EA: I want to say more but I think I’ll leave it at that, I’m having a slightly harder time than I thought I would be talking about this song.
AN: I understand, and thank you again for sharing and helping people with your honesty. Okay, let’s keep it together. On most days, I would choose this as my personal favorite Madonna song. I don’t know exactly why, but there’s something about the message that speaks to me in such a deep way. I came from a very close family, and love them more than anything, and also wanted to escape my community to create my own queer artistic identity. I relate to this song so hard. I guess it may also be because of the Blond Ambition tour, which I saw twice (once with each hairstyle!) and which was the most impactful live show I’ve ever seen. For me, Keep it Together was the highlight of that show, and the best live performance she’s ever done. The sense of family that number created. The choreography. The power of Madonna standing alone on stage once she bid her dancers goodbye, repeating those words like a mantra: keep people together forever and ever. In my novel, that’s a major moment for the characters. The experience of hearing that song live and of feeling the meaning of it on a deep level, at the height of the U.S. AIDS epidemic, as homophobia and racism and sexism was dividing people. It’s so simple. Love your family, including your chosen family. Keep people together. It’s a message we need now more than ever.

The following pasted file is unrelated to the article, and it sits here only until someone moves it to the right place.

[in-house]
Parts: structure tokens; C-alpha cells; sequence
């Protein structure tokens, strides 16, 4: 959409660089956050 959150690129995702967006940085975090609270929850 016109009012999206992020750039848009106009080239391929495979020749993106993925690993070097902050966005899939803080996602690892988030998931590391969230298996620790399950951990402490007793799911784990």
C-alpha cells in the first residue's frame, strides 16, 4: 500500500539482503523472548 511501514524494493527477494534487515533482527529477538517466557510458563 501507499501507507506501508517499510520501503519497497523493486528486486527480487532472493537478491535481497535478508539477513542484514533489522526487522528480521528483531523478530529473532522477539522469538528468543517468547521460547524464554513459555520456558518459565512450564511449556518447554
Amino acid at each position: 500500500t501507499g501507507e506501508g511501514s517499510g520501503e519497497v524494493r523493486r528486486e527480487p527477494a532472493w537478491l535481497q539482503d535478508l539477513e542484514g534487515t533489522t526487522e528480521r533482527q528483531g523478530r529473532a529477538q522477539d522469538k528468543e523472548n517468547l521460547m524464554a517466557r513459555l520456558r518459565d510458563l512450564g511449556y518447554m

EA: I love Keep It Together so much, what a perfect closer for the Blond Ambition Tour, still the greatest concert of my lifetime. I actually re-read the section of your novel Like a Love Story where Art, Reza and Judy see this show yesterday to kickstart my own feelings about it. I’m so glad she went to the wayback machine with this Sly and the Family Stone inspired song. I love the groove, I love that it connects and bonds those around you, be them born family or chosen family. And it returned her to the Top 10, where she belonged!
EA: Ok, I actually really like Pray for Spanish Eyes, despite my previous comments about some of her Spanish-inspired songs. I’m kind of obsessed with how she strains her voice with “I light this candle…” and “What kind of life is this if God exists…” It’s not one I rush to often but it’s not one I skip either.
AN: And more tears from me on this one, which I find deeply moving. She would write even more explicitly about AIDS on Erotica, but here she paints a picture of loss and love that breaks my heart. She sings of streets “paved with fear.” She sings, “How many lives will they have to take? How much heartache?” Also, in an album that deals so directly with her faith, she sings the line, “If God exists, then help me pray.” One thing I love most about this song is how raw her vocals are. There’s no smoothing over of the emotions she’s feeling, no striving for perfection. She’s just letting us feel the pain, which is so cathartic. I absolutely love it.